Then I feel sad when I realize that there will be no one to hold it with fond memories when I am gone.

Comments

Jenny said…
I love this post and I love the egg and I'm almost insulted that you would think it's weird because...well...it is weird..but it's still wonderful.
Debs said…
Ok...I have to admit this. I love the story and I love anything that deals with chickens and eggs.

I know the smell you are talking about, there is NOTHING like the smell of a hen house. My Great Grandmother had lots of chickens. When I think of chickens, I think of her.

I am jealous that you have a wooden egg.

LOVE the story :)

I read your comments on my blog. That is so funny that you come up with the same thing as me. *LOL* My sisters did it and came up with different stuff.
Walker said…
Wonderful story, Pamela!
Vicki said…
I remember wooden eggs. How wonderful that you still have your mothers. I would never put my hand in to get the eggs. Those hens are mean. Please refer to my Afraid of Chickens (emu) post. THis is where it all started....

My memories is my cousins milking goats and spraying me with the milk. Eiick!
Matt said…
I'm hoping your uncle had PERMISSION to butcher all of the chickens in the yard? Otherwise, that would have been really creepy. I mean, I'm also hoping that they were butchered for food and not for... fun?
Pass the Torch said…
Your stories are SOOOO COOOOL!!
Shauna said…
Pamela, your girls will be able to pass the egg (per say) and tell the story. . . :)

Love it. . . I hated gathering the eggs. . .Don't laugh, but I'm scared of chickens - I know, I Know - - -ROFL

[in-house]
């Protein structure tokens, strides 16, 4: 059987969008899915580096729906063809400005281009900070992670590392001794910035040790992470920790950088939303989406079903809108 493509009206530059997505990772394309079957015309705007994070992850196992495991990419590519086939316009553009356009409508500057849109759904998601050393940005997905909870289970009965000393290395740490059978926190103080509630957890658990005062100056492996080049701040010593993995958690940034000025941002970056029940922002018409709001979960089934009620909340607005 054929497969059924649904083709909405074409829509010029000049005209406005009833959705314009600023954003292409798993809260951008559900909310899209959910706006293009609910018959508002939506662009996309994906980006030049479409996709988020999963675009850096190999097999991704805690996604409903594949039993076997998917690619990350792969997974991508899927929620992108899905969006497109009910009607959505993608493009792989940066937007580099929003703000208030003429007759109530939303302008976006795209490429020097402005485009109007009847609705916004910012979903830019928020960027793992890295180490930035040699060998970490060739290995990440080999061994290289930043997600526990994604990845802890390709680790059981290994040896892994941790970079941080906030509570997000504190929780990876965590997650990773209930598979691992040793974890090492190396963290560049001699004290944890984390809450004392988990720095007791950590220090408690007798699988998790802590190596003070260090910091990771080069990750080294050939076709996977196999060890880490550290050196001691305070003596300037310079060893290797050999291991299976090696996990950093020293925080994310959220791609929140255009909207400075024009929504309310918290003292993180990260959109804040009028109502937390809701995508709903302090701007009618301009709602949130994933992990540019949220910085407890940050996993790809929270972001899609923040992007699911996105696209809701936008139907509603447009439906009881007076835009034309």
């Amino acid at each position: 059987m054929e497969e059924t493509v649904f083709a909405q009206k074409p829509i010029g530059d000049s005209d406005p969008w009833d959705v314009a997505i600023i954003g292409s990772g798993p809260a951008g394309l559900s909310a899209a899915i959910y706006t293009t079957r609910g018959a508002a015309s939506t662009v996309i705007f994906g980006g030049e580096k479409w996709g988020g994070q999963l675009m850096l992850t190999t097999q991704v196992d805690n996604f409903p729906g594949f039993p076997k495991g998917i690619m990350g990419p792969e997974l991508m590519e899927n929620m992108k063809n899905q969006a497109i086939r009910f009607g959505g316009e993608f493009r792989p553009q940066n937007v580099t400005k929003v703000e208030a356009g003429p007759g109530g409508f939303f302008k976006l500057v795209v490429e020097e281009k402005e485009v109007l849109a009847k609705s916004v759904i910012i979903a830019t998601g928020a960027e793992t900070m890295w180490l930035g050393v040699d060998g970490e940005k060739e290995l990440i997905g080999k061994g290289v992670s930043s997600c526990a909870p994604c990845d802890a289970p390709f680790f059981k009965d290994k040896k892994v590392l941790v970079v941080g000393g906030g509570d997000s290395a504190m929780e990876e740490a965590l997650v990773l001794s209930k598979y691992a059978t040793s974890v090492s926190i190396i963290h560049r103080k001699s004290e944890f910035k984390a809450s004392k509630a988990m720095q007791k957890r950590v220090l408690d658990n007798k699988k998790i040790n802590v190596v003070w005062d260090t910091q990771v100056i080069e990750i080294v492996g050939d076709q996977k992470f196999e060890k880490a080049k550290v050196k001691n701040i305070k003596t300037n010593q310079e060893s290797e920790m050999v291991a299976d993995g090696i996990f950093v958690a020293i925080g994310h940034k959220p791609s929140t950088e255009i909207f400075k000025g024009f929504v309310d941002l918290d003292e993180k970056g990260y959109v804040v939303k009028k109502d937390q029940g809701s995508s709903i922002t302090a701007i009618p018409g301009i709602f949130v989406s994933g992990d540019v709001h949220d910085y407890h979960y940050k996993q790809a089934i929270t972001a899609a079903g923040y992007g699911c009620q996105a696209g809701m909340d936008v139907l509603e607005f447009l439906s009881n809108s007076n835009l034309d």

Kathleen Marie said…
One thing I love about blogging is the stories we share. A recent book I read about Ireland was the story of "The Storyteller" who traveled around telling stories and in so many ways we do the same thing. Your wooden egg is an excellent story to pass on to your kids. I have a few things I hold on too...no wooden eggs but some small things that mean a lot to me and I have or will write about them as well.

Oh, and isn't the new Captain Wentworth quite the cutie!
Bonnie B said…
Thanks for making me cry-- that was so beautiful. Sometimes I think I could be a chicken with a wooden egg-- at least then I wouldn't feel guilty for not losing ALL the baby fat
CyberCelt said…
Wooden eggs are not weird. They went right next to the wooden fruit and the wooden veggies.

Happy C&C Monday.
Masago said…
What a great story about a cherished heirloom. I actually have a wooden goose egg but it wasn't used for this purpose. :-)
Claudia said…
Today walking from class I heard a rooster crowing at one of the local businesses. I had to smile....
Karmyn R said…
Well, I'll take that egg and tell the story of how my mom used to sneak into the chicken house and steal it so she could play with it and how my grandmother would catch her and give her "the face."
marnie said…
Your weird egg prompted me to post my weak attempt at weirdness.

Your eggs are definitely weirder.
Robin said…
I was thinkin' what Karmyn said :).
Anonymous said…
i reach my hand into the super market cooler for my eggs ivy
Rurality said…
I guess golf balls don't have quite the sentimental feeling to them! LOL. :)

Nice story.